I wanted to say goodbye to San Jose. I’m moving to Los Angeles next week. I’m excited for that – regular access to Phillipe’s, to Original Tommy’s, to Canter’s. In my head I’m already there, but I don’t want to get ahead of myself. I owe San Jose something, and I hope I have done it justice. I could have gone around and revisited favorite sandwiches, but that didn’t feel like a fitting tribute. What did feel like a fitting tribute was to sit down to new sandwiches, because that’s what San Jose has always offered.
Phat Tri charges $4 for the above bánh mì, which would be steep for the east side if the above picture weren’t merely half of the sandwich. The thing is a monster, bigger than your forearm. There’s no quantity-for-quality switch going on either, this is a fine sandwich. Quality bread, fresh veggies, the meat is tender and has a strong garlic/lemongrass/soy savory quality to it. There are a dozen of these sorts of shops in San Jose, places that are always mentioned in the never-ending best bánh mì discussion.
I noticed Thien Huong while eating at Phat Tri. The had a “Grand Opening” sign out front, and I figured anyone with the guts to open across the street from a place with Phat Tri’s reputation had to have a lot of faith that their sandwich was something special. I don’t know if that’s what Thien Huong thinks about their sandwiches, but it should be. The meat here was piping hot, freshly seared and bursting with the sweet & salty notes of the classic thịt nướng marinade. For every place like Phat Tri, with a reputation and a leigion of devotees, there are a dozen places like Thein Huong. They’re upstarts, latecomers to a crowded market, people with something to prove. Some of them back it up, some of them don’t. They come and go, becoming almost haunting. Maybe the next one is better than this one. You won’t know until you’ve tried it.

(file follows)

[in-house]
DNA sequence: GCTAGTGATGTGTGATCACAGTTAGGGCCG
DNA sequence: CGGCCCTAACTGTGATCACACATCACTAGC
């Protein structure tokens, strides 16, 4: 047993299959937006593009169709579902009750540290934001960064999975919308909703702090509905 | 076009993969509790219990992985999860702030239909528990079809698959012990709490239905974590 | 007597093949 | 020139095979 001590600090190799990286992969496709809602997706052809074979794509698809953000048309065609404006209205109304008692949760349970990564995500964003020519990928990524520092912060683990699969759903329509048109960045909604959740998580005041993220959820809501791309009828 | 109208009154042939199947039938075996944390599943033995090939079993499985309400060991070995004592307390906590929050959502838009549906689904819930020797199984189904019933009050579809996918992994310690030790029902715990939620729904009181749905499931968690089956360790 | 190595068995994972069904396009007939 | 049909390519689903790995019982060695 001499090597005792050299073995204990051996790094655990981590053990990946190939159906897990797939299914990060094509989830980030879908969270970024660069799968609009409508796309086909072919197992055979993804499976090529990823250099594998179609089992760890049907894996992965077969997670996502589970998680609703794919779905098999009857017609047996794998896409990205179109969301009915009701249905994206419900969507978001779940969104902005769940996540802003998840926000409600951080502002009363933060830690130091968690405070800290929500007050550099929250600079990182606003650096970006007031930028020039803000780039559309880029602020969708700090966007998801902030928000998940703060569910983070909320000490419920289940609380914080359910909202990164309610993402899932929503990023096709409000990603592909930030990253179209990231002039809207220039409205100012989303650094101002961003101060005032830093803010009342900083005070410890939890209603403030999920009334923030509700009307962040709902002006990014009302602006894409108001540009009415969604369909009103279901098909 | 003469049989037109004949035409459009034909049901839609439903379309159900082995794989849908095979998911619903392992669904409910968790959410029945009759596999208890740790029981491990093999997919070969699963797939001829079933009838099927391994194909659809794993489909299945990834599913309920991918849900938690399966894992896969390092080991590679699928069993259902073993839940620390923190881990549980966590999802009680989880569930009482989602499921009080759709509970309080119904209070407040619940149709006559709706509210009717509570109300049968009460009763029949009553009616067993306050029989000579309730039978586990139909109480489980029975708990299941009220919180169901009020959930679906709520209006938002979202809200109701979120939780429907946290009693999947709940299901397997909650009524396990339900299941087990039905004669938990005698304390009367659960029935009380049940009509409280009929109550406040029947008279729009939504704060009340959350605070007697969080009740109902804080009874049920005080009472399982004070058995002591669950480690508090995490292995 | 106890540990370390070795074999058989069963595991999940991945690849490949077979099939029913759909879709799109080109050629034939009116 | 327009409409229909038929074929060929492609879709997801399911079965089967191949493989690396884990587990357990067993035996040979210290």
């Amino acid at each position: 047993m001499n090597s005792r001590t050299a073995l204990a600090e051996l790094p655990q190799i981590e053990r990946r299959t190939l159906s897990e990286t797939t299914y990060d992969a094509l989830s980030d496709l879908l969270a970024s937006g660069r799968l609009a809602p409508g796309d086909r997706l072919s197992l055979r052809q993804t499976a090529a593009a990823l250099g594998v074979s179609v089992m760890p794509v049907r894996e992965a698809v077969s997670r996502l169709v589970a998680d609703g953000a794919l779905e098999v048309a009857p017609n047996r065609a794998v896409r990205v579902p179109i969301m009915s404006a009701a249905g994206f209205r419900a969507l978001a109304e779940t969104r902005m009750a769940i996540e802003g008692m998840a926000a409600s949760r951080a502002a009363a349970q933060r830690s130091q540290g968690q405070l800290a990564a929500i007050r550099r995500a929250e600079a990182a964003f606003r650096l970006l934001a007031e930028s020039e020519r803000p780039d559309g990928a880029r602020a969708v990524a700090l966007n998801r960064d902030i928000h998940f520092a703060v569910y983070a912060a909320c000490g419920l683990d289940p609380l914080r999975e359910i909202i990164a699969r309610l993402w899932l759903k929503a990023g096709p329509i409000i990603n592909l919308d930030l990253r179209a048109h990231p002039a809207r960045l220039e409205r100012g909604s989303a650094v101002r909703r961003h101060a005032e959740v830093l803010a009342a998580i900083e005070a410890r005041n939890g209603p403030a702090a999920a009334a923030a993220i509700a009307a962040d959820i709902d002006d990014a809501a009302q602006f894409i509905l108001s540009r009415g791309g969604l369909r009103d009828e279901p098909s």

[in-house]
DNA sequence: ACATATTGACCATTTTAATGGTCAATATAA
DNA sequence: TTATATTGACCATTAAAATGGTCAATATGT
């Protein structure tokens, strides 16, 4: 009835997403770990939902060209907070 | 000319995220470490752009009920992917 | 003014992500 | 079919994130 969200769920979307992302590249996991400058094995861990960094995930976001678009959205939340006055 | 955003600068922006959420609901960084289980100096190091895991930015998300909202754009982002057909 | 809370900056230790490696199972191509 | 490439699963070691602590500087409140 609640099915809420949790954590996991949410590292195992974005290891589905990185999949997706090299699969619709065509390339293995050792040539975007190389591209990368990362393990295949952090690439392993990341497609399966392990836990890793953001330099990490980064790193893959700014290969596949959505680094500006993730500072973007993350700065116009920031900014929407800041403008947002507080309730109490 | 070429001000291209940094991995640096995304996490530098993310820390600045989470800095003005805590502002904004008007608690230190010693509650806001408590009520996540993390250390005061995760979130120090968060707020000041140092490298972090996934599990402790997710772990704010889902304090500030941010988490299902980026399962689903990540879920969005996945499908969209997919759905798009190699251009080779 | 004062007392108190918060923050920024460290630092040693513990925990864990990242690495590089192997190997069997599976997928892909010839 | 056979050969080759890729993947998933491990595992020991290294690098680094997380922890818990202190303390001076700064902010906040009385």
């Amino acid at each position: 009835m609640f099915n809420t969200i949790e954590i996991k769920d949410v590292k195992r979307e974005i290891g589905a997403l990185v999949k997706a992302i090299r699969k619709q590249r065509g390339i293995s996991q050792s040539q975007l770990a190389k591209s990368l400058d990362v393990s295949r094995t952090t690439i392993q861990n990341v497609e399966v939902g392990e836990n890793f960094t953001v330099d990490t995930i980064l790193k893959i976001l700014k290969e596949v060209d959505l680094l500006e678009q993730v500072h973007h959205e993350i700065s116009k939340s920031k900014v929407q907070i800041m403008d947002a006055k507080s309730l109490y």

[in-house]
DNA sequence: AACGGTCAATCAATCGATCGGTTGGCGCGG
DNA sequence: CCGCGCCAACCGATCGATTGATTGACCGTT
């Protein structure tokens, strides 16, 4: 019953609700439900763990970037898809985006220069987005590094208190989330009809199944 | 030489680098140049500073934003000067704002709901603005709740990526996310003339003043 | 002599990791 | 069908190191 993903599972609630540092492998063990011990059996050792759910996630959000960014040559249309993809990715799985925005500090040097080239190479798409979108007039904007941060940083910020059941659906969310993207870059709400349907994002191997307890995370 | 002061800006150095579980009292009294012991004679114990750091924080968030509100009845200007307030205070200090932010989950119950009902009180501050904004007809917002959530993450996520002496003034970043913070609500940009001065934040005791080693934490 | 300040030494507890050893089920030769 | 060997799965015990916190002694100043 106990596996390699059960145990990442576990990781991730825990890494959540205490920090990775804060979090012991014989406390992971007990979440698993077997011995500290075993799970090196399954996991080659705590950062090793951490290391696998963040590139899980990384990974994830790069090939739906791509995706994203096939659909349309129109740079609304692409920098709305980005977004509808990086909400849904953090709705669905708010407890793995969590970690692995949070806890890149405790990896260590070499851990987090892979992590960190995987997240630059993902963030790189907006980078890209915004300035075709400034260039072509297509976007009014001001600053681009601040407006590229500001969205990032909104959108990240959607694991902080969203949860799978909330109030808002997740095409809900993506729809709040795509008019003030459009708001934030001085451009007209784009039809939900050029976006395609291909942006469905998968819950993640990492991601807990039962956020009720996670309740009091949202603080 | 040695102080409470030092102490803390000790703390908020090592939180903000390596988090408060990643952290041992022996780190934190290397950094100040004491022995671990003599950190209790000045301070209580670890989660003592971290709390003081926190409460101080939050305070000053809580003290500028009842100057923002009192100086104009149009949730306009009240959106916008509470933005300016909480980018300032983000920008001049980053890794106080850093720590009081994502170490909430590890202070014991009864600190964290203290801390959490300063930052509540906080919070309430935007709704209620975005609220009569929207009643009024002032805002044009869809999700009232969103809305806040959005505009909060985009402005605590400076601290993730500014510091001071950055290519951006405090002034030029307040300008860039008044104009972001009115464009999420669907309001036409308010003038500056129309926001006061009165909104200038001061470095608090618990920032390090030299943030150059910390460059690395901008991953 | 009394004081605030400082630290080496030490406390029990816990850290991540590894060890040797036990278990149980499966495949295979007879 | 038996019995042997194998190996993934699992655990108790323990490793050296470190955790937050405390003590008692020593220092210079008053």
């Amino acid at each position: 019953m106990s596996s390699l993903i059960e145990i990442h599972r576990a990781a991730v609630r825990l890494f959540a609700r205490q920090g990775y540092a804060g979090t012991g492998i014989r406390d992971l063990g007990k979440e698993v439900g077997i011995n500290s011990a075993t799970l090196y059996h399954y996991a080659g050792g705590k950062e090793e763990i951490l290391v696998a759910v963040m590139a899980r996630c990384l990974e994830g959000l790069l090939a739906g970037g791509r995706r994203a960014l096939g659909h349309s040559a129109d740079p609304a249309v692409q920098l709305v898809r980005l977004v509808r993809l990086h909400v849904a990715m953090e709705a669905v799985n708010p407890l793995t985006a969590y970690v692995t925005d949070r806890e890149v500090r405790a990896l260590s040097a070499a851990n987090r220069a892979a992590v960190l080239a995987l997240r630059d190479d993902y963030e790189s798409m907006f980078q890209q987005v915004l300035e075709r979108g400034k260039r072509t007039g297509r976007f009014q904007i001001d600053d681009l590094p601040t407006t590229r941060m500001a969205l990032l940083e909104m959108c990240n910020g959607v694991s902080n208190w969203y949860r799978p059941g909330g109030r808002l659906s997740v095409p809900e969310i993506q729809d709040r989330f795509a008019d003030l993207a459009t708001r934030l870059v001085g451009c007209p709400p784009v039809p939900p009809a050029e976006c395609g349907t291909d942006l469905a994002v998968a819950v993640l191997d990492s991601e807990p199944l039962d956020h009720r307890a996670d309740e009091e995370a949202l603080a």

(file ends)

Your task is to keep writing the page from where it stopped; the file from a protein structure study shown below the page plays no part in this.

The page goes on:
Aroma Coffe & Snacks is three and a half miles from the other two establishments. That wouldn’t be so far, if the distance weren’t stuffed with more sandwich shops. Aroma is tucked in to the back half of a shopping center that sits perpendicular to the street, it’s a little tough to see even when you’re looking for it. Seeking it out is worth the effort. Their thịt nướng is deeply caramelized, chewy and full of flavor. For every Thien Huong, there are another handful of Aroma Coffee & Snacks. Great sandwiches that leave you unsettled over how good the sandwiches might be at all the places you haven’t made the time to try.
I’ll be able to get a bánh mì in Los Angeles, but it won’t be like this. I could go try a new sandwich every weekend for a year and I wouldn’t have to double back. Most of them would be pretty good. The bánh mì is going places, and some day it will be widely popular and too big to really get a head around. When that happens, I’ll remember a city that did its damnedest to give a wonderful sandwich everything it deserved. Thanks for all the sandwiches, San Jose.